The Kentucky Derby is the biggest horse race in the United States but it is the English version and precursor to all the others that is the most important Flat race in the world. Golden Horn is a worthy favourite to win this year’s contest on Saturday at Epsom racecourse on the outskirts of London. Frankie Dettori is arguably the best known jockey in the sport and he takes the mount that will give him the best chance in several years of winning the Derby for the second time.

Origins of the Derby

The Derby Stakes is a Group 1 race open to three-year-old thoroughbred colts and fillies. The race that is run over one mile four furlongs is the richest horse race in Britain. The Blue Riband of the turf is the second leg of the Triple Crown which also comprises the 2,000 Guineas over one mile at Newmarket in early May and the St Leger over one mile six furlongs at Doncaster in September. A horse must show versatility and durability to win all three races and the feat is rarely attempted. Camelot won the first two legs in 2012 but was second in the St Leger so Nijinsky was the latest of 15 Triple Crown winners in 1970.

US Triple Crown

The name Derby has been copied for the premier Flat races in many racing jurisdictions around the world but the Epsom version is the original. The race could have easily been called the Bunbury as it was founded at a party in 1779 when the Earl of Derby and Sir Charles Bunbury tossed a coin for the honour of having their name in its title. From 1900 the Derby was run on the first Wednesday in June until 1995 when it was moved to the Saturday to attract a larger television audience.

For many years the occasion was a day out for Londoners and Parliament would adjourn early so members could get to the meeting from the city centre. Huge crowds would travel to Epsom on the premise of a horse race but many were just there to enjoy the fair and a multitude of entertainers. Times have changed and the fairground was closed in 2009 so the space could be used more viably from a commercial point of view. Despite the Derby’s importance to the breeding industry in many ways it has become another Flat race on a busy summer Saturday that offers many other sporting attractions.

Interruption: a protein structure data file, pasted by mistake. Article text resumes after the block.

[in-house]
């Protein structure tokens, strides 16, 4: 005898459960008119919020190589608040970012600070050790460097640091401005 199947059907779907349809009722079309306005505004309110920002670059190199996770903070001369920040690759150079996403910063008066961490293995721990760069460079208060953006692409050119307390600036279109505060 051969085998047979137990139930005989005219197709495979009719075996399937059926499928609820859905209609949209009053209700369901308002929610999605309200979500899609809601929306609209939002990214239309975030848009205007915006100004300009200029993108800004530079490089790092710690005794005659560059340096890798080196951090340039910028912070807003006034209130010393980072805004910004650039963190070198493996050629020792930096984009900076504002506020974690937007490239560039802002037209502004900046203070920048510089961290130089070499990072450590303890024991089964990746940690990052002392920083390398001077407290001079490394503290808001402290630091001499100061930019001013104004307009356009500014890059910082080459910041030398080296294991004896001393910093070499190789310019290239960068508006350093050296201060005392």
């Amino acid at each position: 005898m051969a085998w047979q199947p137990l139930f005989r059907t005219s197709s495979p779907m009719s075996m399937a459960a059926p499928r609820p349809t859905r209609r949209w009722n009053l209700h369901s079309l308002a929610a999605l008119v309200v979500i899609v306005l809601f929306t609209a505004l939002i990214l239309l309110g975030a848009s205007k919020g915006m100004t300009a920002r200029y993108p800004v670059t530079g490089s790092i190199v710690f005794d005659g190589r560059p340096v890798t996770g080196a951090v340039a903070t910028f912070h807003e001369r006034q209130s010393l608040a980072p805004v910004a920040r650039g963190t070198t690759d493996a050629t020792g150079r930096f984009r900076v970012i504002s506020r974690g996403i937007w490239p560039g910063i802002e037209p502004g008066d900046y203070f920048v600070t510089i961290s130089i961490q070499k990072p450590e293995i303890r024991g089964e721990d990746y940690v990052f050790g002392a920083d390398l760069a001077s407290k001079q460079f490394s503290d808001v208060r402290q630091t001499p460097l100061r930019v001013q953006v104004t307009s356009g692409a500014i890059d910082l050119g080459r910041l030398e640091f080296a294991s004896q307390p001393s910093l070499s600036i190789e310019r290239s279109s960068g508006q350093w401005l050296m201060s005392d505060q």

Click here for Derby pedigree profile.

Race Records and Coolmore

Lester Piggott is the leading jockey with 9 wins, spanning 29 years from 1954 to 1983. Three trainers have had seven Derby winners in their care, two in the 19th century and another who won his sixth in 1941. The leading owners are Sue Magnier and Michael Tabor who are part of the Coolmore syndicate that has won the race six times including the last four. The system of investing in the best bloodstock to produce the best horses works and Coolmore have three entries horses in this year’s race.

Giovanni Canaletto, Hans Holbein and Kilimanjaro don’t appear leading contenders but all three have proven stamina and ran well in their trials. The Irish group of owners don’t have the favourite for the race this year yet they have still discovered three horses worthy of a place in the field. All their horses are trained by Aidan O’Brien and some are ridden by his son Joseph including the last two Derby winners. Weight problems have limited his rides and Ryan Moore takes the mount on Giovanni Canaletto who has been well backed this week.

The Frankie Factor

Strictly on ratings and form Golden Horn is the best horse in the race and the best horse usually wins the Derby. Dettori won the race in 2007 on Authorised but his career stalled last year after receiving a ban for taking recreational drugs. The jockey who does a flying dismount when he rides a big winner could be leaping from Golden Horn in the winner’s enclosure at Epsom on Saturday.

European odds can be found at British bookmakers William Hill

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